The story of the unsuccessful attempt to offer a tool that would allow those who wanted to work in esports the opportunity to demonstrate their skills.
At least the Eci, Esports certification institute, has tried. With the aim of giving the opportunity to demonstrate their skills to those who work (or who aspired to work) in the export sector, had created an exam, with input from a variety of industry executives and insiders, who it cost $ 400 but had no academic validity. The certification exam, however, was not created by anyone who had experience creating tests and for many in the esports community. it just seemed like a waste of money.
There was also some confusion around the initiative as some of the biggest names in the industry have signed up as supporters of the project. The community was puzzled that some people he trusted in the esports world supported an initiative like this.
Furthermore, the Institute, founded by Ryan Friedman and Sebastian Park of the Houston Rockets, was trying to gain authority over his exam soliciting the target audiences of the people involved in the project. Unlike a state exam, which is rigorously designed, validated and used by government and industries to select and hire candidates, the eci could not guarantee any kind of official status or recognition of any organization.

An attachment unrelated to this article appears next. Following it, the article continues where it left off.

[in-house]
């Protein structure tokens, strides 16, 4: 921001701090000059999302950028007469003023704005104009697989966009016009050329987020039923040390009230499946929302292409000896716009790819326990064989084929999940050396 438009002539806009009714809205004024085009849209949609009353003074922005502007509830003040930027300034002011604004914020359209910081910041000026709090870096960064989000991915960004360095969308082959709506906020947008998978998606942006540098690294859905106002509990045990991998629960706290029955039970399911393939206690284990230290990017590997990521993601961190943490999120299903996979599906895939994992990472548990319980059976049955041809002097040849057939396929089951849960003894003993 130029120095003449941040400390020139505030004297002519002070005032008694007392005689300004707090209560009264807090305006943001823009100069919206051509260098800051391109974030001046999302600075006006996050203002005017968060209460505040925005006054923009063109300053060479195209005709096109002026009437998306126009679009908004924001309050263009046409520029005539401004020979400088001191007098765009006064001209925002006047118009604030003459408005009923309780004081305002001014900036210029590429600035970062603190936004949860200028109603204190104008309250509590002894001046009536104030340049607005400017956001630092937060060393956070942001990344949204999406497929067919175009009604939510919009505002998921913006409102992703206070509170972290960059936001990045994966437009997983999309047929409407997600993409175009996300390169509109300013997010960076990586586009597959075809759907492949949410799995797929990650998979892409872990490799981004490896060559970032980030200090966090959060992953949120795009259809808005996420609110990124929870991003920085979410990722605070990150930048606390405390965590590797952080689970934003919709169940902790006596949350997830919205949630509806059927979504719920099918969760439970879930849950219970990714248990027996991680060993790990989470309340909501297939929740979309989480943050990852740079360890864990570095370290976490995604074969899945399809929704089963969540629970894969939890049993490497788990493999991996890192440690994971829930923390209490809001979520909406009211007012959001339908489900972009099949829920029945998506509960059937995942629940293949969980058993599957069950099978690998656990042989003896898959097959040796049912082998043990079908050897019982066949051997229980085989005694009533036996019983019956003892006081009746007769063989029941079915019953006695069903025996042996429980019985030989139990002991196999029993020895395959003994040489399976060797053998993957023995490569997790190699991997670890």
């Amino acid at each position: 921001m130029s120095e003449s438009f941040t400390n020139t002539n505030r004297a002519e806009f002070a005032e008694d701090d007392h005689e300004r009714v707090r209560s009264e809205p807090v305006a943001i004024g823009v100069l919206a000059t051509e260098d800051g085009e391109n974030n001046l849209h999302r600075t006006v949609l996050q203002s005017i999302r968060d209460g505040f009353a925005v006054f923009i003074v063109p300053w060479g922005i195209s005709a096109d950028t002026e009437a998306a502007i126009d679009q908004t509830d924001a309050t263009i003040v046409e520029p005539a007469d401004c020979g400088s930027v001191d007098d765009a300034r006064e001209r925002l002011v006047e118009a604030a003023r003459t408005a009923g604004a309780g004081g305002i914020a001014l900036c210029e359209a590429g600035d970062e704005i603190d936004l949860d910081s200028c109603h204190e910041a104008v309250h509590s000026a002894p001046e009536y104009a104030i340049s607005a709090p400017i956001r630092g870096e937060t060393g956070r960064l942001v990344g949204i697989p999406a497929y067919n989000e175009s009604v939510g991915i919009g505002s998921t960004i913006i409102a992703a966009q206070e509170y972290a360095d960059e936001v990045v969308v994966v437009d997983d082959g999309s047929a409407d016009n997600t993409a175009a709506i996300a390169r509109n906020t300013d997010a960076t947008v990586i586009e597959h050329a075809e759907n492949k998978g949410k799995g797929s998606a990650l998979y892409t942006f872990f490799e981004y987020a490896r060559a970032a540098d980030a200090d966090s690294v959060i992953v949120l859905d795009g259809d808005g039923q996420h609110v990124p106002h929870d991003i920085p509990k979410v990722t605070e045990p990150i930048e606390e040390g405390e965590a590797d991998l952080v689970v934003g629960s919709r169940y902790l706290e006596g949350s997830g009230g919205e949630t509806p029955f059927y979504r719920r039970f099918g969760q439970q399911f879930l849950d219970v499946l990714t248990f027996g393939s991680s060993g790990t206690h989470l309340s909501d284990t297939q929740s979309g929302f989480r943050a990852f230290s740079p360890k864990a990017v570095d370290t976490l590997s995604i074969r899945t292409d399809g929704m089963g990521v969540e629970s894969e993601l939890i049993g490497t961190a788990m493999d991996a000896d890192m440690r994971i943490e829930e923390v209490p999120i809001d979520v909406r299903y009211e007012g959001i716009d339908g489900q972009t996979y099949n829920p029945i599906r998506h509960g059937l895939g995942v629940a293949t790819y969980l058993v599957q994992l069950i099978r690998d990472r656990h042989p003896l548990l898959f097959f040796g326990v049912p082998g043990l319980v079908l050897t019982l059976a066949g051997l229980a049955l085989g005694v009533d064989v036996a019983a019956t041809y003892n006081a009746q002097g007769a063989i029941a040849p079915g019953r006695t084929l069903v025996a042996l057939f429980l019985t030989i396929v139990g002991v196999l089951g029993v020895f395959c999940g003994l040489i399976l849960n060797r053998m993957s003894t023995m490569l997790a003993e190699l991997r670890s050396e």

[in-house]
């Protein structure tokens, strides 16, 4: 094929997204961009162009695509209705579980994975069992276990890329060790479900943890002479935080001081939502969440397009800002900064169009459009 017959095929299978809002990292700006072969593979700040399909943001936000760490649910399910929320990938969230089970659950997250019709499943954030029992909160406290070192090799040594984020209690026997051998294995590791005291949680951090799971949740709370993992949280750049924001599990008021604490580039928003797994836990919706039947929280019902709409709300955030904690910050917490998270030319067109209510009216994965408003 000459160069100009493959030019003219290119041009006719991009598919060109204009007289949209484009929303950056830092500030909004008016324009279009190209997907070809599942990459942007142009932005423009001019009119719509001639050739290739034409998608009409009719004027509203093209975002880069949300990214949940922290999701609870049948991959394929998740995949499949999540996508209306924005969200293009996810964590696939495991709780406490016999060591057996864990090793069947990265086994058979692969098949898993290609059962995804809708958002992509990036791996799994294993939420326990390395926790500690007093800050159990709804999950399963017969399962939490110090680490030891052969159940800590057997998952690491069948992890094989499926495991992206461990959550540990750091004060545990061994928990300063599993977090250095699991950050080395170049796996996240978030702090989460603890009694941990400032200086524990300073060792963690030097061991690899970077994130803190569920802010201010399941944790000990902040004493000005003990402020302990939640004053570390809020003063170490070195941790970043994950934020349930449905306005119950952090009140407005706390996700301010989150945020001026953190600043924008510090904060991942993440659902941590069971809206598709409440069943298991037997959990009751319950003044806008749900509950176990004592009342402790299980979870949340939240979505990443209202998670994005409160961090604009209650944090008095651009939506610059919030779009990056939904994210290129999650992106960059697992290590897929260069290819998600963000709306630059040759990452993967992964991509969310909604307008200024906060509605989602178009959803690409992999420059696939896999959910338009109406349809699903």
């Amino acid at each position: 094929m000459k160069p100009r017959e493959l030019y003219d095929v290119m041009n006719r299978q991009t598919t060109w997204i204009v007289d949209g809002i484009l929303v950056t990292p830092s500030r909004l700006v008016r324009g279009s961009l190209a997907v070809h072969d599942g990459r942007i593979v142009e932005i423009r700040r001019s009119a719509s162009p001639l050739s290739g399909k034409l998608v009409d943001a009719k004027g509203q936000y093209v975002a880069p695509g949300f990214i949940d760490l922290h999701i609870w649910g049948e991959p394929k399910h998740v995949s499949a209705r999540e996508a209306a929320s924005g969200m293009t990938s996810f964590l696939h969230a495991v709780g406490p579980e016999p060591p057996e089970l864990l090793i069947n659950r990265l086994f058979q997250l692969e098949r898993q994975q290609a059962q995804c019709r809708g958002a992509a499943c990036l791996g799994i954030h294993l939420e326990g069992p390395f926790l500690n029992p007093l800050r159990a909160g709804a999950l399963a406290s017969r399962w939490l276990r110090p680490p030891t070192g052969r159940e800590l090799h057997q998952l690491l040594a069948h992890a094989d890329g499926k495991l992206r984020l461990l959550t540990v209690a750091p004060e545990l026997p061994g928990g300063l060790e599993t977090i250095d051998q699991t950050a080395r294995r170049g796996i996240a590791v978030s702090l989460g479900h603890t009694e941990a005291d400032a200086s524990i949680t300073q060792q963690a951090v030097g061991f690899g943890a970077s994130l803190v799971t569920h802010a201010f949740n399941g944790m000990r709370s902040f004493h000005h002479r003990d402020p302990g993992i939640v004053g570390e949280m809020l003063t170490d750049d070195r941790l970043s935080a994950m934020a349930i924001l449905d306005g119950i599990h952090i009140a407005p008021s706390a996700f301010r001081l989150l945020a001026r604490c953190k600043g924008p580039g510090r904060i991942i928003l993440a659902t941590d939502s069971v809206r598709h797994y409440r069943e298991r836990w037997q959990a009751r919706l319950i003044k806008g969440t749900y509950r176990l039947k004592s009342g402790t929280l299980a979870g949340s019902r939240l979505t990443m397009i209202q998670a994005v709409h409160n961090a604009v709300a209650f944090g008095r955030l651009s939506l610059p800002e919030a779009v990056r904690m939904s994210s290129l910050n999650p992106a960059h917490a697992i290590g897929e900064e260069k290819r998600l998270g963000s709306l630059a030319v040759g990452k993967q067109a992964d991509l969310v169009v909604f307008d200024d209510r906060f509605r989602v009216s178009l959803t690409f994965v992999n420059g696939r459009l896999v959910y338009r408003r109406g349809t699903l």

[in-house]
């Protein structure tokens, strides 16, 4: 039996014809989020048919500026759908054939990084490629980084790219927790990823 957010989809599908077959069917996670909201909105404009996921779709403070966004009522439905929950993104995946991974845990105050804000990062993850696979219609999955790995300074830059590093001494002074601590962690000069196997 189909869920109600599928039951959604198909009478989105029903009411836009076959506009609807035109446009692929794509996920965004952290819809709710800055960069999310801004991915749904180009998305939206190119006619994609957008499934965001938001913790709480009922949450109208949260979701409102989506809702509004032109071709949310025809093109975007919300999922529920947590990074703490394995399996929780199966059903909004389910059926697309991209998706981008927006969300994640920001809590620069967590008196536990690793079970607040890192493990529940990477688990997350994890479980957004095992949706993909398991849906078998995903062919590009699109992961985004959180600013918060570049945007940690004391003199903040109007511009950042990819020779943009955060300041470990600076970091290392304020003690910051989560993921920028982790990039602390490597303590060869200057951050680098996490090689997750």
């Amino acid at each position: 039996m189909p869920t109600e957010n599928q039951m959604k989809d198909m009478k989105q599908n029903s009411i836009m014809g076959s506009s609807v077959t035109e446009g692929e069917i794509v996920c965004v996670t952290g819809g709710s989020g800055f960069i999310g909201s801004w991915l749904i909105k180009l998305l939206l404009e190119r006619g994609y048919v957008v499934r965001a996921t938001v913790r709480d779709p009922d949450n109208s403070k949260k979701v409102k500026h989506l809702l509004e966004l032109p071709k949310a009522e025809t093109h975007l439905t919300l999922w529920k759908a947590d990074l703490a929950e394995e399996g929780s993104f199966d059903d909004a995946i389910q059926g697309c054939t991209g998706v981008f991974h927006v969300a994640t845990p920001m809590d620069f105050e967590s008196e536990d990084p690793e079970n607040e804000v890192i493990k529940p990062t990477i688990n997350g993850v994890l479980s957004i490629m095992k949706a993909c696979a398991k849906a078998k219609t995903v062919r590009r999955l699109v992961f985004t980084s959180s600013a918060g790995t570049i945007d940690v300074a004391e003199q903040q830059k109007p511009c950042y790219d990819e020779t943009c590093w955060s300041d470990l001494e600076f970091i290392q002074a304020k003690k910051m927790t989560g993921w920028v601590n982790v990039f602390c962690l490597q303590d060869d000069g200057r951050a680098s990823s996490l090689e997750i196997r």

Other exams required in some sectors such as accounting, engineering and law, are aimed at a specific sector with specific objectives. To imagine an exam that guarantees knowledge of all eSports it seems impossible as the sector is large and with many unrelated positions. People have openly criticized the Eci saying that they were trying to act as the gatekeeper of the industry without any mandate from the exporting world.
There was a considerable number of reactions on certification, but these are some of the most authoritative opinions.
Travis Gafford, a well-known gaming and esports journalist he said during a YouTube video: “It’s a joke, the idea is really ridiculous. You look at some of the exam questions and they look really questionable. This it is a sector that continues to change, it is fragmented. The idea that you can actually get some sort of certification or that there is an exam that can guarantee you will work anywhere in the industry is really ridiculous. “
Bryce Blum, a lawyer representing numerous esports organizations and other industry players, tweeted: “Yes, the first iteration of ECI was clearly flawed and, ironically, it reinforced some of the problems it was trying to solve. I am not blind to this reality and I am not trying to belittle it. The product and aspects of the business model need a lot of work. This, however, is what is missing from the debate that is currently taking place on the legal and meritocratic future of eSports“.
Finally, the criticisms and indignation against the initiative were such that one day after the announcement of the birth of the certification, it was suspended indefinitely.